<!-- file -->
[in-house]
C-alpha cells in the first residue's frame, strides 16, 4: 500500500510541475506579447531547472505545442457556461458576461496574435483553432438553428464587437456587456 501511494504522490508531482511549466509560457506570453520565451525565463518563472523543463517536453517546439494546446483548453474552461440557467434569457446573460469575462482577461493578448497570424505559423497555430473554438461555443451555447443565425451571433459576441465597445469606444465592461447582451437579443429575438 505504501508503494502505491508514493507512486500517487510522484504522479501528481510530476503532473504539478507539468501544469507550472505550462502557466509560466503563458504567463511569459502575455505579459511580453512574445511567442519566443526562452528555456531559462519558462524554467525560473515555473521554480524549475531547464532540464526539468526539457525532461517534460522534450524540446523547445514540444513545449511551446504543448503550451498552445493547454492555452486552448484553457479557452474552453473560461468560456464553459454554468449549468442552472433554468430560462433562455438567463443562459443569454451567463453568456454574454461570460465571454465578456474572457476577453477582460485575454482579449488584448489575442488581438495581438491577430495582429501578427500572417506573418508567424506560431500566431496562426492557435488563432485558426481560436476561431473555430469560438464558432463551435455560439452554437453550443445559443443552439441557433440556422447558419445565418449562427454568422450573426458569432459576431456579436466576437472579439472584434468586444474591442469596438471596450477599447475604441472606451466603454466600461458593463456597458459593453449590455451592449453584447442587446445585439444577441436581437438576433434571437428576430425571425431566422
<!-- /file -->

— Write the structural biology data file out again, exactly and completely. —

[in-house]
C-alpha cells in the first residue's frame, strides 16, 4: 500500500510541475506579447531547472505545442457556461458576461496574435483553432438553428464587437456587456 501511494504522490508531482511549466509560457506570453520565451525565463518563472523543463517536453517546439494546446483548453474552461440557467434569457446573460469575462482577461493578448497570424505559423497555430473554438461555443451555447443565425451571433459576441465597445469606444465592461447582451437579443429575438 505504501508503494502505491508514493507512486500517487510522484504522479501528481510530476503532473504539478507539468501544469507550472505550462502557466509560466503563458504567463511569459502575455505579459511580453512574445511567442519566443526562452528555456531559462519558462524554467525560473515555473521554480524549475531547464532540464526539468526539457525532461517534460522534450524540446523547445514540444513545449511551446504543448503550451498552445493547454492555452486552448484553457479557452474552453473560461468560456464553459454554468449549468442552472433554468430560462433562455438567463443562459443569454451567463453568456454574454461570460465571454465578456474572457476577453477582460485575454482579449488584448489575442488581438495581438491577430495582429501578427500572417506573418508567424506560431500566431496562426492557435488563432485558426481560436476561431473555430469560438464558432463551435455560439452554437453550443445559443443552439441557433440556422447558419445565418449562427454568422450573426458569432459576431456579436466576437472579439472584434468586444474591442469596438471596450477599447475604441472606451466603454466600461458593463456597458459593453449590455451592449453584447442587446445585439444577441436581437438576433434571437428576430425571425431566422